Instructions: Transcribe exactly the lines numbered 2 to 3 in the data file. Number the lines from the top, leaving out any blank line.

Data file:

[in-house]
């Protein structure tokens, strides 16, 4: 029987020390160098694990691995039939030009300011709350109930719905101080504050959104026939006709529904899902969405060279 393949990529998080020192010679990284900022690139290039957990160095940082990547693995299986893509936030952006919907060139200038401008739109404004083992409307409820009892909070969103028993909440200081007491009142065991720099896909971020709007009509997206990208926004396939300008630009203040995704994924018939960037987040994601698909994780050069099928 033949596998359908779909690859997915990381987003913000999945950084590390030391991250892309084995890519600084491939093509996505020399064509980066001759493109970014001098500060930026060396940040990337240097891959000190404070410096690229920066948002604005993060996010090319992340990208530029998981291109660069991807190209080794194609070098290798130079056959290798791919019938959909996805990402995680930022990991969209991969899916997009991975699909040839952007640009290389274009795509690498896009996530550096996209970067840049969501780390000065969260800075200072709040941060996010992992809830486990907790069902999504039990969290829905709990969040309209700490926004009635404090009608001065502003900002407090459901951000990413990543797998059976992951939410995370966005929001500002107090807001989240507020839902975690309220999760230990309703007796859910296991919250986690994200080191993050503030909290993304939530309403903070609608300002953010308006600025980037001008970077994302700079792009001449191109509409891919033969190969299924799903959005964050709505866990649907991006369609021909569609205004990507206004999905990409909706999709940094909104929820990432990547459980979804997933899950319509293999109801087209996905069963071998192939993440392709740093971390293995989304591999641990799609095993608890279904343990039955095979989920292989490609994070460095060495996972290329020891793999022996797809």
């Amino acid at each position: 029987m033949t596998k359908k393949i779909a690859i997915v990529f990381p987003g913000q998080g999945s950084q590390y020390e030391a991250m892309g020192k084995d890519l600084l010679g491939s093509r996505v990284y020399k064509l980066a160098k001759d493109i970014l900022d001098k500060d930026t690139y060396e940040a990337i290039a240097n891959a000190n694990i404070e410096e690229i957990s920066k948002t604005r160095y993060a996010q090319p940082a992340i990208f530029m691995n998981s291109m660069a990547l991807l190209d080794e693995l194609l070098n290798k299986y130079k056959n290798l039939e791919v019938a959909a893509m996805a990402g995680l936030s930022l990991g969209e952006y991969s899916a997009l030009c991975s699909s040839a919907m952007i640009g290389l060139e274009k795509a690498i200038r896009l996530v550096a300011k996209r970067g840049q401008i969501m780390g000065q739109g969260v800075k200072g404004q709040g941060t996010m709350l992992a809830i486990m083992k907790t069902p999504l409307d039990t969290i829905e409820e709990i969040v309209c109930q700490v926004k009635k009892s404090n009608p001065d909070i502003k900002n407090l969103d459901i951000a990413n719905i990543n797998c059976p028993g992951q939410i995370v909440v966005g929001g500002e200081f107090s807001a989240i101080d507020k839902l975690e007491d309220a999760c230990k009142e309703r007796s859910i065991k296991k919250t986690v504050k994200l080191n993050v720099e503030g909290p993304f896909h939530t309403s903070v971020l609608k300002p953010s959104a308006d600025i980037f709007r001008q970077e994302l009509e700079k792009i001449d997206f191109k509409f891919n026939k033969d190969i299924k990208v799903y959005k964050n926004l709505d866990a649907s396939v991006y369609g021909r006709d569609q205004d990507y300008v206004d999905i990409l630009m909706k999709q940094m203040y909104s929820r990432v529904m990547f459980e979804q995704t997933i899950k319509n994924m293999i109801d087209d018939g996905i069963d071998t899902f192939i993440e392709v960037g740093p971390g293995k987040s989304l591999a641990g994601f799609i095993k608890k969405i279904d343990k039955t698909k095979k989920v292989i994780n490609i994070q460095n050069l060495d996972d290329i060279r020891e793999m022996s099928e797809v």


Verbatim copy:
């Protein structure tokens, strides 16, 4: 029987020390160098694990691995039939030009300011709350109930719905101080504050959104026939006709529904899902969405060279 393949990529998080020192010679990284900022690139290039957990160095940082990547693995299986893509936030952006919907060139200038401008739109404004083992409307409820009892909070969103028993909440200081007491009142065991720099896909971020709007009509997206990208926004396939300008630009203040995704994924018939960037987040994601698909994780050069099928 033949596998359908779909690859997915990381987003913000999945950084590390030391991250892309084995890519600084491939093509996505020399064509980066001759493109970014001098500060930026060396940040990337240097891959000190404070410096690229920066948002604005993060996010090319992340990208530029998981291109660069991807190209080794194609070098290798130079056959290798791919019938959909996805990402995680930022990991969209991969899916997009991975699909040839952007640009290389274009795509690498896009996530550096996209970067840049969501780390000065969260800075200072709040941060996010992992809830486990907790069902999504039990969290829905709990969040309209700490926004009635404090009608001065502003900002407090459901951000990413990543797998059976992951939410995370966005929001500002107090807001989240507020839902975690309220999760230990309703007796859910296991919250986690994200080191993050503030909290993304939530309403903070609608300002953010308006600025980037001008970077994302700079792009001449191109509409891919033969190969299924799903959005964050709505866990649907991006369609021909569609205004990507206004999905990409909706999709940094909104929820990432990547459980979804997933899950319509293999109801087209996905069963071998192939993440392709740093971390293995989304591999641990799609095993608890279904343990039955095979989920292989490609994070460095060495996972290329020891793999022996797809």
């Amino acid at each position: 029987m033949t596998k359908k393949i779909a690859i997915v990529f990381p987003g913000q998080g999945s950084q590390y020390e030391a991250m892309g020192k084995d890519l600084l010679g491939s093509r996505v990284y020399k064509l980066a160098k001759d493109i970014l900022d001098k500060d930026t690139y060396e940040a990337i290039a240097n891959a000190n694990i404070e410096e690229i957990s920066k948002t604005r160095y993060a996010q090319p940082a992340i990208f530029m691995n998981s291109m660069a990547l991807l190209d080794e693995l194609l070098n290798k299986y130079k056959n290798l039939e791919v019938a959909a893509m996805a990402g995680l936030s930022l990991g969209e952006y991969s899916a997009l030009c991975s699909s040839a919907m952007i640009g290389l060139e274009k795509a690498i200038r896009l996530v550096a300011k996209r970067g840049q401008i969501m780390g000065q739109g969260v800075k200072g404004q709040g941060t996010m709350l992992a809830i486990m083992k907790t069902p999504l409307d039990t969290i829905e409820e709990i969040v309209c109930q700490v926004k009635k009892s404090n009608p001065d909070i502003k900002n407090l969103d459901i951000a990413n719905i990543n797998c059976p028993g992951q939410i995370v909440v966005g929001g500002e200081f107090s807001a989240i101080d507020k839902l975690e007491d309220a999760c230990k009142e309703r007796s859910i065991k296991k919250t986690v504050k994200l080191n993050v720099e503030g909290p993304f896909h939530t309403s903070v971020l609608k300002p953010s959104a308006d600025i980037f709007r001008q970077e994302l009509e700079k792009i001449d997206f191109k509409f891919n026939k033969d190969i299924k990208v799903y959005k964050n926004l709505d866990a649907s396939v991006y369609g021909r006709d569609q205004d990507y300008v206004d999905i990409l630009m909706k999709q940094m203040y909104s929820r990432v529904m990547f459980e979804q995704t997933i899950k319509n994924m293999i109801d087209d018939g996905i069963d071998t899902f192939i993440e392709v960037g740093p971390g293995k987040s989304l591999a641990g994601f799609i095993k608890k969405i279904d343990k039955t698909k095979k989920v292989i994780n490609i994070q460095n050069l060495d996972d290329i060279r020891e793999m022996s099928e797809v």